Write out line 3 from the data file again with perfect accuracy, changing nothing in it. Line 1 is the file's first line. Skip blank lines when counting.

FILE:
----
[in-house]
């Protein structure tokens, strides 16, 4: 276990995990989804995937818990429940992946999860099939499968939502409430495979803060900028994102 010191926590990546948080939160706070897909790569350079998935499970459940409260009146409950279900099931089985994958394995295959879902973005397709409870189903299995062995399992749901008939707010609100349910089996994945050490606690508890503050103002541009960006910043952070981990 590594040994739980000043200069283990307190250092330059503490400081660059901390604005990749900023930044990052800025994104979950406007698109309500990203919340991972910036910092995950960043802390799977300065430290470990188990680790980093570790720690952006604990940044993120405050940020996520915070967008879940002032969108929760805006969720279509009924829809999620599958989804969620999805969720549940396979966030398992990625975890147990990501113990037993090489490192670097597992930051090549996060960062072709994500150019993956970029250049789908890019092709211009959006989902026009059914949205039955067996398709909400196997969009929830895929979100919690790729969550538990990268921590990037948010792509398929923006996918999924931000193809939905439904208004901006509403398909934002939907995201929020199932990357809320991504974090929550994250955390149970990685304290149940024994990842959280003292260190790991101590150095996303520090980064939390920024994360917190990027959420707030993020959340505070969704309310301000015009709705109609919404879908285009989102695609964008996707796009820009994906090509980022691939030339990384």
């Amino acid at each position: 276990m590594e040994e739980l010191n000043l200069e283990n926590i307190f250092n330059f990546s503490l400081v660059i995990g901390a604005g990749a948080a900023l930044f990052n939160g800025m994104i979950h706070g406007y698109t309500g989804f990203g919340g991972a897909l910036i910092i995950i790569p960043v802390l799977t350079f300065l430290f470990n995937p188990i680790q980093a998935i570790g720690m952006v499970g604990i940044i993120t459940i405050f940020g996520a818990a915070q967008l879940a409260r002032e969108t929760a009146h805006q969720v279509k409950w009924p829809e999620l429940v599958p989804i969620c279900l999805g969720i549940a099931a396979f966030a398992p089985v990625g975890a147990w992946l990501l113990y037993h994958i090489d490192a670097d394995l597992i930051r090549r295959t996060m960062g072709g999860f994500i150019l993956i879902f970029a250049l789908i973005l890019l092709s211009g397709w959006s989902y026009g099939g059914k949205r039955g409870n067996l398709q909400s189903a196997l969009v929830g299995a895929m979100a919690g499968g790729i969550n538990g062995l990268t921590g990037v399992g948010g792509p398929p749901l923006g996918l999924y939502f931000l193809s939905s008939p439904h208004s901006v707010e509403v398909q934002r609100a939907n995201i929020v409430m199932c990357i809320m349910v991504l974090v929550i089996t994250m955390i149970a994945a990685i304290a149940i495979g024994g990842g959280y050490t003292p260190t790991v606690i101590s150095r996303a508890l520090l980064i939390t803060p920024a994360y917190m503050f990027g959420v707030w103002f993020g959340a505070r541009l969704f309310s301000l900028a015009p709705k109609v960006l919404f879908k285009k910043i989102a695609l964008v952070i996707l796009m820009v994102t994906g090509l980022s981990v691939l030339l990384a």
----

């Amino acid at each position: 276990m590594e040994e739980l010191n000043l200069e283990n926590i307190f250092n330059f990546s503490l400081v660059i995990g901390a604005g990749a948080a900023l930044f990052n939160g800025m994104i979950h706070g406007y698109t309500g989804f990203g919340g991972a897909l910036i910092i995950i790569p960043v802390l799977t350079f300065l430290f470990n995937p188990i680790q980093a998935i570790g720690m952006v499970g604990i940044i993120t459940i405050f940020g996520a818990a915070q967008l879940a409260r002032e969108t929760a009146h805006q969720v279509k409950w009924p829809e999620l429940v599958p989804i969620c279900l999805g969720i549940a099931a396979f966030a398992p089985v990625g975890a147990w992946l990501l113990y037993h994958i090489d490192a670097d394995l597992i930051r090549r295959t996060m960062g072709g999860f994500i150019l993956i879902f970029a250049l789908i973005l890019l092709s211009g397709w959006s989902y026009g099939g059914k949205r039955g409870n067996l398709q909400s189903a196997l969009v929830g299995a895929m979100a919690g499968g790729i969550n538990g062995l990268t921590g990037v399992g948010g792509p398929p749901l923006g996918l999924y939502f931000l193809s939905s008939p439904h208004s901006v707010e509403v398909q934002r609100a939907n995201i929020v409430m199932c990357i809320m349910v991504l974090v929550i089996t994250m955390i149970a994945a990685i304290a149940i495979g024994g990842g959280y050490t003292p260190t790991v606690i101590s150095r996303a508890l520090l980064i939390t803060p920024a994360y917190m503050f990027g959420v707030w103002f993020g959340a505070r541009l969704f309310s301000l900028a015009p709705k109609v960006l919404f879908k285009k910043i989102a695609l964008v952070i996707l796009m820009v994102t994906g090509l980022s981990v691939l030339l990384a």